A dit has a duration of 1 unit, a dah is 3 units, the inter-element space is 1 unit, the inter-letter space is 3 units, and the inter-word space is 7 units. All units are relative, and that's really all you need to know besides memorizing the letter assignments. Some people have mapped this relative timing to an absolute speed, or WPM, which uses the word "PARIS" (50 units of time) as the length of a standard word, and some have elongated the inter-letter and inter-word spaces to make the letter patterns easier for people to audibly recognize (called Farnsworth timing).
This particular algorithm is intended to be used with a single, directly-connected SPST switch and the 26 English A-Z letters in mind, and is not intended for words or sentences, although they can be constructed with varying success. I designed it to minimize memory use and complex mathematics so that it can easily be implemented without floating point operations (integer arithmetic only) on tiny microcontrollers. It is primarily a classifier and isn't concerned much with separating a signal from the noise, but with properly interpreting that signal.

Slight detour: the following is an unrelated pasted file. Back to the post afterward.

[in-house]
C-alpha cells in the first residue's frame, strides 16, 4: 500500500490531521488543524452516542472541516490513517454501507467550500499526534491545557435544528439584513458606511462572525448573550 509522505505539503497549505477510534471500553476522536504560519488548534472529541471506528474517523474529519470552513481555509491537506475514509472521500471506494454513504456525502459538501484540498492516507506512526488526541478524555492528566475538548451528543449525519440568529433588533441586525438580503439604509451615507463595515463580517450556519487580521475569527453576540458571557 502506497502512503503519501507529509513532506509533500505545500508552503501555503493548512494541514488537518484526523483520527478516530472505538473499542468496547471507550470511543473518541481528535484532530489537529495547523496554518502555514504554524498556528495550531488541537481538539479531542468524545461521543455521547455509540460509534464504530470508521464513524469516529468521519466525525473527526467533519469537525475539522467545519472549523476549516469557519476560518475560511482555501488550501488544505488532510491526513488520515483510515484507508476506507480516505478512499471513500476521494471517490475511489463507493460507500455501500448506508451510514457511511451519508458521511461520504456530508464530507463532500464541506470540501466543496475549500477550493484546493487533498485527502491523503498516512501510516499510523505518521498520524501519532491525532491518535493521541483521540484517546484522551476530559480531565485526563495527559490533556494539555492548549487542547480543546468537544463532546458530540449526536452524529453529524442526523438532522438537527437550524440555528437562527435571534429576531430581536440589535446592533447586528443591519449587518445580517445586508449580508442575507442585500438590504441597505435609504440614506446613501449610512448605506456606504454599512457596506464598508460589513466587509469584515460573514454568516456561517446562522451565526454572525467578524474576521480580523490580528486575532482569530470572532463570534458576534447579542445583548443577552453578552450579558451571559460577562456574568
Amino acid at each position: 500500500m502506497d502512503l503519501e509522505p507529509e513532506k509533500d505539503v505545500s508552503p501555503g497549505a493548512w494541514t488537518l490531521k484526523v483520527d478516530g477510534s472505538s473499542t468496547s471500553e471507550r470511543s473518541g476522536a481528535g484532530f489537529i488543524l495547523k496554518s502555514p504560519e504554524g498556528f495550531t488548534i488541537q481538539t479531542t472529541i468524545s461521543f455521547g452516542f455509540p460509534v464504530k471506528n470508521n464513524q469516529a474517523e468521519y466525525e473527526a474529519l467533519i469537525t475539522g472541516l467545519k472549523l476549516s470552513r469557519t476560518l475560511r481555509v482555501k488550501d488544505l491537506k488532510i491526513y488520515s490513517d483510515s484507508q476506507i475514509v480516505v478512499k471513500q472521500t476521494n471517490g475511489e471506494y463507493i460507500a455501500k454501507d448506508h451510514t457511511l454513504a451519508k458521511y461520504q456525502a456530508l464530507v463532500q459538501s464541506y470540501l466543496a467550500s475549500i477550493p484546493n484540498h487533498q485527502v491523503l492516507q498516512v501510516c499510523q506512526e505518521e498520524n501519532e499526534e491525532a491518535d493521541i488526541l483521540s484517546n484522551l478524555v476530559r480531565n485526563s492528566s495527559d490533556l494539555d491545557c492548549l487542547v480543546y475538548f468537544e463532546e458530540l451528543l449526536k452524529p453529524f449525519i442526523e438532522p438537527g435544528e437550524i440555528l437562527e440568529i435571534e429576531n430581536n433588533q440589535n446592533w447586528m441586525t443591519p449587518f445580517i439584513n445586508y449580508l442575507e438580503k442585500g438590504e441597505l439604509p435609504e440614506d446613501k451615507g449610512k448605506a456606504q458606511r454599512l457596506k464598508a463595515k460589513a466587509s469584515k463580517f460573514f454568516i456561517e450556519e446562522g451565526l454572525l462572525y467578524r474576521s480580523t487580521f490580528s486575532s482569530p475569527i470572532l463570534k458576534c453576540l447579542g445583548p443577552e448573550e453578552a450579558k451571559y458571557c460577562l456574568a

We know that International Morse Code letters A-Z contain at most 4 elements in sequence (dit and/or dah), so we can create a loop to automatically begin decoding after the 4th element is received, otherwise we must wait for a long off pause to occur if the letter has 1, 2, or 3 elements.
However, there are 30 possible combinations, but since there are only 26 letters, there are 4 combinations that are not letters and are either treated as invalid or assigned a special meaning.
Store the Morse alphabet in an array
- If using C language, it is very space efficient to use a struct bitfield array of 8-bit integers (or char). I used an array of size 30 to store the letters in alphabetical order plus the 4 non-letters, starting with A=0, with 5 bits assigned to each letter, aligned to the right side (the least significant bit). This requires only 18.75 bytes and works well with bit-shifting. A binary 1 can represent a dah and 0 a dit, but every sequence needs to be padded, prepended with an extra 1 on the left, to avoid collisions, using up to 5 bits for each letter. For example, N (dah dit) is stored at array position 13 with a value of 00110 in binary (6 in decimal) and A (dit dah) is stored at position 0 with a value of 00101 (5 in decimal). Without the leading 1, the A could be confused with V (dit dit dit dah) 10001 (17 in decimal). And without using bitfields but just a straight char array, 3 × 30 bits, or 11.25 bytes, are wasted and you can't easily use them for other things.